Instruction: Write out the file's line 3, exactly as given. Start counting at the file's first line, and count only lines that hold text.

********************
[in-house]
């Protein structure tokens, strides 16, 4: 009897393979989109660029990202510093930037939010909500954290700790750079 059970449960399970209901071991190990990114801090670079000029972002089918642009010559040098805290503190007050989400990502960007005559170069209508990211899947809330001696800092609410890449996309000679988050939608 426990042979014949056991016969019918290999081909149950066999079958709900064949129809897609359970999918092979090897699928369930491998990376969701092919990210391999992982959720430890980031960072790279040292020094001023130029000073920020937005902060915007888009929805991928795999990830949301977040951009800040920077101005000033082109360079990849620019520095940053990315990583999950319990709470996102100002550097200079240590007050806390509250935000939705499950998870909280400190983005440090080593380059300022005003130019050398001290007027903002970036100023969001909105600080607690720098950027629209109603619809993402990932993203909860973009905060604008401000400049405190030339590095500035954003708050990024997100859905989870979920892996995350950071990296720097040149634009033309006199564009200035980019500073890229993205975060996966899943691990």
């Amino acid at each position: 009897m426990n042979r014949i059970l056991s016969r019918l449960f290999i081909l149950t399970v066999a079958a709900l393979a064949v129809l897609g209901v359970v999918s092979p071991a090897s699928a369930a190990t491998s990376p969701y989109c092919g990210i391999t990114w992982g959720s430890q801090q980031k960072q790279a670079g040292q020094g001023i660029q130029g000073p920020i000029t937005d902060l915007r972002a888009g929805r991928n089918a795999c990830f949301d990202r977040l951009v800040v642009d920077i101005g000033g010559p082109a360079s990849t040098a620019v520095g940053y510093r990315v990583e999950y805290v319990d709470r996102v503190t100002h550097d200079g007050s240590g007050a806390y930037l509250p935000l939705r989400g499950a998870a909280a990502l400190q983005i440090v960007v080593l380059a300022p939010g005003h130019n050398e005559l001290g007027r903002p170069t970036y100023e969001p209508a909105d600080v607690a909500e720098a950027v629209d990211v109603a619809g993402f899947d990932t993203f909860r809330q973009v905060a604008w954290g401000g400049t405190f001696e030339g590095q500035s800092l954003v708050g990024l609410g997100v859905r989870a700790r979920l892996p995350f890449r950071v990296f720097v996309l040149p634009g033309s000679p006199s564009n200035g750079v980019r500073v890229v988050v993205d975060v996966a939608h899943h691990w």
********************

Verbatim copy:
């Amino acid at each position: 009897m426990n042979r014949i059970l056991s016969r019918l449960f290999i081909l149950t399970v066999a079958a709900l393979a064949v129809l897609g209901v359970v999918s092979p071991a090897s699928a369930a190990t491998s990376p969701y989109c092919g990210i391999t990114w992982g959720s430890q801090q980031k960072q790279a670079g040292q020094g001023i660029q130029g000073p920020i000029t937005d902060l915007r972002a888009g929805r991928n089918a795999c990830f949301d990202r977040l951009v800040v642009d920077i101005g000033g010559p082109a360079s990849t040098a620019v520095g940053y510093r990315v990583e999950y805290v319990d709470r996102v503190t100002h550097d200079g007050s240590g007050a806390y930037l509250p935000l939705r989400g499950a998870a909280a990502l400190q983005i440090v960007v080593l380059a300022p939010g005003h130019n050398e005559l001290g007027r903002p170069t970036y100023e969001p209508a909105d600080v607690a909500e720098a950027v629209d990211v109603a619809g993402f899947d990932t993203f909860r809330q973009v905060a604008w954290g401000g400049t405190f001696e030339g590095q500035s800092l954003v708050g990024l609410g997100v859905r989870a700790r979920l892996p995350f890449r950071v990296f720097v996309l040149p634009g033309s000679p006199s564009n200035g750079v980019r500073v890229v988050v993205d975060v996966a939608h899943h691990w």